1. The trustees or other governing board of every college chartered by the regents or incorporated by special act of the legislature shall adopt rules and regulations for the maintenance of public order on college campuses and other college property used for educational purposes and provide a program for the enforcement thereof. Such rules and regulations shall govern the conduct of students, faculty and other staff as well as visitors and other licensees and invitees on such campuses and property. The penalties for violations of such rules and regulations shall be clearly set forth therein and shall include provisions for the ejection of a violator from such campus and property, and in case of a student or faculty violator his suspension, expulsion or other appropriate disciplinary action. Such rules and regulations shall be filed with the regents and the commissioner of education not later than ninety days after the effective date of this act. All amendments to such rules and regulations shall be filed with the regents and the commissioner of education not later than ten days after their adoption.
2. If the trustees or other governing board of a college fails to file the rules and regulations within the time required by this section such college shall not be eligible to receive any state aid or assistance until such rules and regulations are duly filed.
3. Nothing contained in this section is intended nor shall it be construed to limit or restrict the freedom of speech nor [sic] peaceful assembly.
Despite Dean Maher's warning, the plaintiffs refused to leave Dean Haas's office. We are also told that Dean Haas remained until 7:15 p.m., and before his departure, allegedly granted the students permission to utilize the office for a meeting with their attorneys. This meeting was concluded at about 10:00 p.m., and the students then left the office.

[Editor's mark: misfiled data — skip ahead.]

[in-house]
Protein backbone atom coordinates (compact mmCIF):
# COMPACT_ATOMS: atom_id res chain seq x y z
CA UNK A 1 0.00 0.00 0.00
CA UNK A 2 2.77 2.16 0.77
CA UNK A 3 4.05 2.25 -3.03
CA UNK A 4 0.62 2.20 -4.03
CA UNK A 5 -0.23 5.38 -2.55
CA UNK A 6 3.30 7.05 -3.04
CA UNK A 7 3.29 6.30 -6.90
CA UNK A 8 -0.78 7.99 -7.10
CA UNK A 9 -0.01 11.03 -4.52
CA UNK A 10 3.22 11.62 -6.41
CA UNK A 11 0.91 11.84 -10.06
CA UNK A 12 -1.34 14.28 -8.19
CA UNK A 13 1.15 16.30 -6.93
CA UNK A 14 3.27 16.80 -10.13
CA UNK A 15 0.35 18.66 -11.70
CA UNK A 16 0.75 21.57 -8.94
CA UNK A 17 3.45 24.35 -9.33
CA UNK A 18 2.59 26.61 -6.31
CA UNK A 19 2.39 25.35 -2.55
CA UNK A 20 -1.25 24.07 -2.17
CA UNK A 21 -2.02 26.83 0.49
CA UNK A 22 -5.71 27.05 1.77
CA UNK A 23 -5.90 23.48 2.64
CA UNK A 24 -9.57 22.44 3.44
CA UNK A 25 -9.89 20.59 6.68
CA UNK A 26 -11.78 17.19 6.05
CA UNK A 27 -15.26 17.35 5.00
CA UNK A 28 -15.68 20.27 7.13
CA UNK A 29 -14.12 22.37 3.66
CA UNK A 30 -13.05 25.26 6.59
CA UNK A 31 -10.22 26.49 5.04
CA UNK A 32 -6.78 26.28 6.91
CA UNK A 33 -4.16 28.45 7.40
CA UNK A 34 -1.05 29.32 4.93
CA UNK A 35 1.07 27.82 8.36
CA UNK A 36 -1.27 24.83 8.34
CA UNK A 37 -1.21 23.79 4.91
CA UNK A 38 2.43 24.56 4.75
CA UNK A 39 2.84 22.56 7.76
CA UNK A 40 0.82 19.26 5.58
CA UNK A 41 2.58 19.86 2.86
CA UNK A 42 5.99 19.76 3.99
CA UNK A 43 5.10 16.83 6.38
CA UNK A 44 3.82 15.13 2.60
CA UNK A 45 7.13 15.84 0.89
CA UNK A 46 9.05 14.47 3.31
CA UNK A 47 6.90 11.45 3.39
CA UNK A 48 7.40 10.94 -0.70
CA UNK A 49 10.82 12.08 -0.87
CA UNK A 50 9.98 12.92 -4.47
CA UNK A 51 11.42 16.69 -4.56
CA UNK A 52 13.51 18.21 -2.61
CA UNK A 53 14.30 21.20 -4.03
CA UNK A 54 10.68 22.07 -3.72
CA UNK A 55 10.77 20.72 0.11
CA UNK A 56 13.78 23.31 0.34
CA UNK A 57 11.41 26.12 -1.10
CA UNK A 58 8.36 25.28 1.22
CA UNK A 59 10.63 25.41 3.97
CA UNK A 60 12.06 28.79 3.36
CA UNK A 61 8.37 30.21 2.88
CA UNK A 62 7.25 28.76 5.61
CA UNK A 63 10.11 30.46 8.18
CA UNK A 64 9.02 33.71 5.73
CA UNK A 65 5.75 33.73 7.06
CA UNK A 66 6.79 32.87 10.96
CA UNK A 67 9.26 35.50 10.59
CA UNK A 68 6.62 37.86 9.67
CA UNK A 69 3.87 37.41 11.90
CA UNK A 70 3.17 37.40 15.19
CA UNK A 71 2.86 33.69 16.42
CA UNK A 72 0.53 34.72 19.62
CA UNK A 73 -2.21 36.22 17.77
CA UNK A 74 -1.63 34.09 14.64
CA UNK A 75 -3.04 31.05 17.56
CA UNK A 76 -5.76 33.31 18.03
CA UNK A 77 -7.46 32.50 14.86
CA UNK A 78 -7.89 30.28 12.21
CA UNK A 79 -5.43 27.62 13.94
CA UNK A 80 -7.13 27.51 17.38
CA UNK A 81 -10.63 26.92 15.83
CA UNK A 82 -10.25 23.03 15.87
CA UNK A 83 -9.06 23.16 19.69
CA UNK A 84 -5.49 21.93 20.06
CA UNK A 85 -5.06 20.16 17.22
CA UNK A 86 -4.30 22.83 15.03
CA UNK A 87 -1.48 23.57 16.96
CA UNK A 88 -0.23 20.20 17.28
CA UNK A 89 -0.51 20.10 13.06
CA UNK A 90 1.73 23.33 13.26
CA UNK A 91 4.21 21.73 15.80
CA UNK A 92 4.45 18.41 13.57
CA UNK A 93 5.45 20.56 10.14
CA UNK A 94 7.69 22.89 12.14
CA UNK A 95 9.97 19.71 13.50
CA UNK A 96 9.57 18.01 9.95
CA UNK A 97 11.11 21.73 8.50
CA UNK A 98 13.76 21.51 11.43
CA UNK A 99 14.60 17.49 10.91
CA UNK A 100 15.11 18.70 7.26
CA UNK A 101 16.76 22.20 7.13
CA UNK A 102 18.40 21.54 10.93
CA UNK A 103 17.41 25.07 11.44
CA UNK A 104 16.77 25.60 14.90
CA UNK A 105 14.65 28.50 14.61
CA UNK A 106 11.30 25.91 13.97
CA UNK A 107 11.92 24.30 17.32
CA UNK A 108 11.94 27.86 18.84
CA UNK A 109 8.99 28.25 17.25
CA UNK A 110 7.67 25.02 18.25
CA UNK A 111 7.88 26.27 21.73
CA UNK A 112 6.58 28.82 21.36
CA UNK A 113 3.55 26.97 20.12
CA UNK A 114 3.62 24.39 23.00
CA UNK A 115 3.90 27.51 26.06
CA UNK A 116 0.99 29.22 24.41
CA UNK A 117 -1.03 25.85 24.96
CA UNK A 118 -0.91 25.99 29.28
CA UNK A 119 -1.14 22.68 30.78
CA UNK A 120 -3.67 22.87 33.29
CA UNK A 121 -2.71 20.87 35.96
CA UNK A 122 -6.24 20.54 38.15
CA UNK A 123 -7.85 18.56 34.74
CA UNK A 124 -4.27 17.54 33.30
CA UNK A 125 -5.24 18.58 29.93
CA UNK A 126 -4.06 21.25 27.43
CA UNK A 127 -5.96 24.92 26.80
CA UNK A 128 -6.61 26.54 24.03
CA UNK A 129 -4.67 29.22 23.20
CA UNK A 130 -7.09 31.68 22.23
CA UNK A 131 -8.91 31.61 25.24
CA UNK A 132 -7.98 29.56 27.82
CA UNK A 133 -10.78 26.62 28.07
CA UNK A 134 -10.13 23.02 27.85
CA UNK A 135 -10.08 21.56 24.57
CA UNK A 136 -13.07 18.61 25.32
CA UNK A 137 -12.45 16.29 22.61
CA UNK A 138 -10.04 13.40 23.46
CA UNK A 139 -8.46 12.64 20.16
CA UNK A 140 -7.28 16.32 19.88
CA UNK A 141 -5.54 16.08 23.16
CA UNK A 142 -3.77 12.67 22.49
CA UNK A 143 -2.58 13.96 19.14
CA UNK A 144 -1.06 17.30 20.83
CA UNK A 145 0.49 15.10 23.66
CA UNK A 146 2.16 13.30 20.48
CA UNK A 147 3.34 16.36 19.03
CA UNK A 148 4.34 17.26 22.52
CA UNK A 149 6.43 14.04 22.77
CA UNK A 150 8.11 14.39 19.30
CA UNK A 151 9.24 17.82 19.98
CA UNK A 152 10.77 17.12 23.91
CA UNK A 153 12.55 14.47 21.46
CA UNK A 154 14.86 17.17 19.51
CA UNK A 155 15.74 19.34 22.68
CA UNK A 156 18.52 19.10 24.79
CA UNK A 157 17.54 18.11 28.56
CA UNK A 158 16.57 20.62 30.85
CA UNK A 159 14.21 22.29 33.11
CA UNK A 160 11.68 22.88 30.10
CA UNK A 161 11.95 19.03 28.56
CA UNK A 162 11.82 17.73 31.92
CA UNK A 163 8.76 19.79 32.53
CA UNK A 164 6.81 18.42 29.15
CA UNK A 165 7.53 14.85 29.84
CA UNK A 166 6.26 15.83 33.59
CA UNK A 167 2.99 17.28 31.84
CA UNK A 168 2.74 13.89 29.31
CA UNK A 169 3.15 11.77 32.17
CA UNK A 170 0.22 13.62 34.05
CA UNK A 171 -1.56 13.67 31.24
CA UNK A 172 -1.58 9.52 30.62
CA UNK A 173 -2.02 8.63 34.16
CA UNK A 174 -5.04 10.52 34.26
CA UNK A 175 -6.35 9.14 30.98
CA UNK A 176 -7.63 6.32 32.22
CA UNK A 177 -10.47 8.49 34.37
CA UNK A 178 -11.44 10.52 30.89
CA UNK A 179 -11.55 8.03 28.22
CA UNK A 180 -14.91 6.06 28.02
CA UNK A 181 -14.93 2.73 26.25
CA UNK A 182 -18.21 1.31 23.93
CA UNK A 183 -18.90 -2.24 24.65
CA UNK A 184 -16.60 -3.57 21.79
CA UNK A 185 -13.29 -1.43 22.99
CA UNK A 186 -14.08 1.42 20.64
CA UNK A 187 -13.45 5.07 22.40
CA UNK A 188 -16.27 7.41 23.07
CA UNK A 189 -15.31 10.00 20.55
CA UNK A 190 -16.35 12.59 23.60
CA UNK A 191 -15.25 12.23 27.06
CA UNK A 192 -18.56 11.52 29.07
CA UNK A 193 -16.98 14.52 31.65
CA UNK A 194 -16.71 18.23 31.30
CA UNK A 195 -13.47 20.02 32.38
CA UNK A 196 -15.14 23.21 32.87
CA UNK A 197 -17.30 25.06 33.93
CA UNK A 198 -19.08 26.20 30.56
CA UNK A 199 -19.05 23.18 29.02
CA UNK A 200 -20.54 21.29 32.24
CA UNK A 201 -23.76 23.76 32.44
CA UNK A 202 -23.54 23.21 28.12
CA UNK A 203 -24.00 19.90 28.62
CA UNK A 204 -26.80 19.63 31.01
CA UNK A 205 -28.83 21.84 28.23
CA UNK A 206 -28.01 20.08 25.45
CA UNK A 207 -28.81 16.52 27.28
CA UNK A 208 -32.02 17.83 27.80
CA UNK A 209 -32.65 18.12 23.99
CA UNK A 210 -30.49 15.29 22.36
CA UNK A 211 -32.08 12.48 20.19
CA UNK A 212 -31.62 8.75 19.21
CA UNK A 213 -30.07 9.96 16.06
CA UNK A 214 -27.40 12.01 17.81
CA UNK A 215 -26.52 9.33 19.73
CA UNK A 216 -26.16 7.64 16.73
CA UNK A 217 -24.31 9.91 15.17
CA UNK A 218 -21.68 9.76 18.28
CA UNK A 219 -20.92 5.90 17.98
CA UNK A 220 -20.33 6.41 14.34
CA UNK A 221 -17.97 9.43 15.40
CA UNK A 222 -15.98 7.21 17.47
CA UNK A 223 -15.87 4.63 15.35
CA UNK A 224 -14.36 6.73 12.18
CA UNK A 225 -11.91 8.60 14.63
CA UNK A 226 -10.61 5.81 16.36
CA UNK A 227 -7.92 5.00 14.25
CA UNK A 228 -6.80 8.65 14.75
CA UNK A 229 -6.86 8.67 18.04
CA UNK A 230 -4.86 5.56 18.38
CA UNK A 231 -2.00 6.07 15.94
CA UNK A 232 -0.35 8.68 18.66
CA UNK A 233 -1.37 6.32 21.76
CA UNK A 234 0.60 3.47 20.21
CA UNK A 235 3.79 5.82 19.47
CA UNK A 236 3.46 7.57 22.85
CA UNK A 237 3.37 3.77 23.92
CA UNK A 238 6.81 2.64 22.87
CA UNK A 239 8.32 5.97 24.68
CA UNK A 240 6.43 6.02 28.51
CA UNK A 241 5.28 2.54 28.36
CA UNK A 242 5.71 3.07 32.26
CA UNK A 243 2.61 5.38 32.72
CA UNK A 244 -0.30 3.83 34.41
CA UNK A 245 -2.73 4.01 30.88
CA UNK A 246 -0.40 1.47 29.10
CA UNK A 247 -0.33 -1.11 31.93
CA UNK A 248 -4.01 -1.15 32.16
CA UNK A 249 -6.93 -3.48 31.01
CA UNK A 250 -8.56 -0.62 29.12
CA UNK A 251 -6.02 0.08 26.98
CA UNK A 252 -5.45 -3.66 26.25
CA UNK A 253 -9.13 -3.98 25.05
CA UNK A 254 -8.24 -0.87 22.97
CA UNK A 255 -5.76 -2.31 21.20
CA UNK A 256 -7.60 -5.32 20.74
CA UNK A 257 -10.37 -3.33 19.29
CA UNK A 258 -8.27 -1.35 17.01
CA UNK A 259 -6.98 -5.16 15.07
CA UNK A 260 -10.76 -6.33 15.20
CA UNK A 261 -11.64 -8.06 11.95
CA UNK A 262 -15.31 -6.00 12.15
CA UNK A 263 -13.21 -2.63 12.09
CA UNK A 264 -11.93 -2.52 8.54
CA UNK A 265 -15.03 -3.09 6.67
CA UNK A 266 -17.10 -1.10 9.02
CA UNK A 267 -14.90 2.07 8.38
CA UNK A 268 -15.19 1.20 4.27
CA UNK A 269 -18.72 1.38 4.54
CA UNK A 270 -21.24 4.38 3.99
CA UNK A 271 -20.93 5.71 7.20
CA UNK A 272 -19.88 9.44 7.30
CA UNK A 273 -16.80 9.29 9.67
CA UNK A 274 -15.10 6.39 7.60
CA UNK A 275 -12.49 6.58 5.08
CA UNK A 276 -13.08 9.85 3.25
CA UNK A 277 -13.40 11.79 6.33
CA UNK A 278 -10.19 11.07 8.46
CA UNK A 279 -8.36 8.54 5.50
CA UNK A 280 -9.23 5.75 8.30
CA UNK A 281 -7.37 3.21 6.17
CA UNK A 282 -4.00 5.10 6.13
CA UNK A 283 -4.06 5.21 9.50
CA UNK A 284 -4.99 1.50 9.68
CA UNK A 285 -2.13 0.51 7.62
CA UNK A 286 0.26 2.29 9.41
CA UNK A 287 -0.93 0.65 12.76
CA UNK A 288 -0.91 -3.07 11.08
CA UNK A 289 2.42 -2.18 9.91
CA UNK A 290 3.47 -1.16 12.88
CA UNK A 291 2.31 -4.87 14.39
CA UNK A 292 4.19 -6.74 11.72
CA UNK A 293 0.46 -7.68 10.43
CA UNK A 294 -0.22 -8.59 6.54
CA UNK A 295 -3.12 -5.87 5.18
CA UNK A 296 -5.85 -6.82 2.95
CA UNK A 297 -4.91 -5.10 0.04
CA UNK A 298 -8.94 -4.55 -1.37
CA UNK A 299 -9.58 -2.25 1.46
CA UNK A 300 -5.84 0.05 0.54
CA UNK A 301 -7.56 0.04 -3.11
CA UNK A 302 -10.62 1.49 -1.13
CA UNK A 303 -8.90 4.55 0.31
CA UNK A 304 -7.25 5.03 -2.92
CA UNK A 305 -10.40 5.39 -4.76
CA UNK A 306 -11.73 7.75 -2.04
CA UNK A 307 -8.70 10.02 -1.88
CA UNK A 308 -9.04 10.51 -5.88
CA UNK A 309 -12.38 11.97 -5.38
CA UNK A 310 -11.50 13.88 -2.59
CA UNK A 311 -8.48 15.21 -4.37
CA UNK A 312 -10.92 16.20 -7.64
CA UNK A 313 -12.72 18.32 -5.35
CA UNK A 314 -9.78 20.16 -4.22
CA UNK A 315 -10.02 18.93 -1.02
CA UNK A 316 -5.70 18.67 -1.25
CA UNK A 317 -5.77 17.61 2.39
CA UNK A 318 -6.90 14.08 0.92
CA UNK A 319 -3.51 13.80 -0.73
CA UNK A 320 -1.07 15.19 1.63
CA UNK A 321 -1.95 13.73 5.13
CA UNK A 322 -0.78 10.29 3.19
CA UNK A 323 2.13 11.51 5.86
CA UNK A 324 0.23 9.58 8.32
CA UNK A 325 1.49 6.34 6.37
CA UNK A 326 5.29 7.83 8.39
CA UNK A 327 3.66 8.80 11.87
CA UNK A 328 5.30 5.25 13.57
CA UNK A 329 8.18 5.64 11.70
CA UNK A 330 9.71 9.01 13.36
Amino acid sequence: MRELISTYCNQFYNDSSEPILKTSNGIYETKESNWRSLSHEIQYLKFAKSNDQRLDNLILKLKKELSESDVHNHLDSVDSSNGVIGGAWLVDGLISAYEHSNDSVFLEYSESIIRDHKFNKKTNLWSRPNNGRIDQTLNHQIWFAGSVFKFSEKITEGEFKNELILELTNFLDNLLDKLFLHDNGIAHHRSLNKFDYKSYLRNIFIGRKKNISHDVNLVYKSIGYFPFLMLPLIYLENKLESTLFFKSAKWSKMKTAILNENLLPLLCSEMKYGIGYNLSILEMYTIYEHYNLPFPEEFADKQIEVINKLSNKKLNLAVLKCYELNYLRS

The College, thereafter, proceeded to carry out its ultimatum. On April 25, the twenty-four plaintiffs and three other students who had been present in the office received notices of expulsion. The notices did not specify the college rule the students were alleged to have violated, though they did set forth the procedures for an appeal to the Faculty Counsel. The students were required to leave the Wagner campus by 5:00 p.m. April 27, a deadline prior to the time the Faculty Counsel could hear their appeals.
After failing to convince the College to stay the order requiring them to depart from the campus, twenty-four of the expelled students brought this action in the Eastern District of New York. The students alleged that the procedures employed by the college in issuing the expulsion orders did not comport with the requirements of due process. Moreover, based upon allegations of college hostility toward black students and its failure to expel white students who had engaged in similar demonstrations, the expulsions were claimed to have been in violation of the equal protection clause of the fourteenth amendment. The complaint sought injunctive relief ordering the college to reinstate the students pending a hearing, to conform its hearing procedures to the requirements of due process, and to refrain from racially discriminatory expulsions. After a hearing which appears to have been restricted to the question of state responsibility for the imposition of disciplinary sanctions by Wagner College, the district court declined to issue an order to show cause and a temporary restraining order and, sua sponte, dismissed the complaint for want of jurisdiction.
At the time of the hearing on the order to show cause and the application for a temporary restraining order, the defendants had not been served with plaintiffs' papers and, consequently, had not moved to dismiss the complaint.
On appeal, the students do not urge that all of the actions of the administrative staff of Wagner College, an institution affiliated with a religious denomination and supported almost entirely by private funds, are actions of the state. Perhaps this is so because we rejected a similar contention in Powe v. Miles, 407 F.2d 73 (2d Cir. 1968). Instead, the appellants seize upon Judge Friendly's dictum in Powe that "[s]tate action would be * * * present [in a case involving campus demonstrations] if New York had undertaken to set policy for the control of demonstrations in all private universities." 407 F.2d at 81. By enacting section 6450, they argue, the state legislature did undertake to set policy for dealing with campus demonstrations and, in fact, became involved with the regulation of the very activity by which the plaintiffs claim to have been unjustly injured — the imposition of disciplinary sanctions for offenses against the public order on college campuses.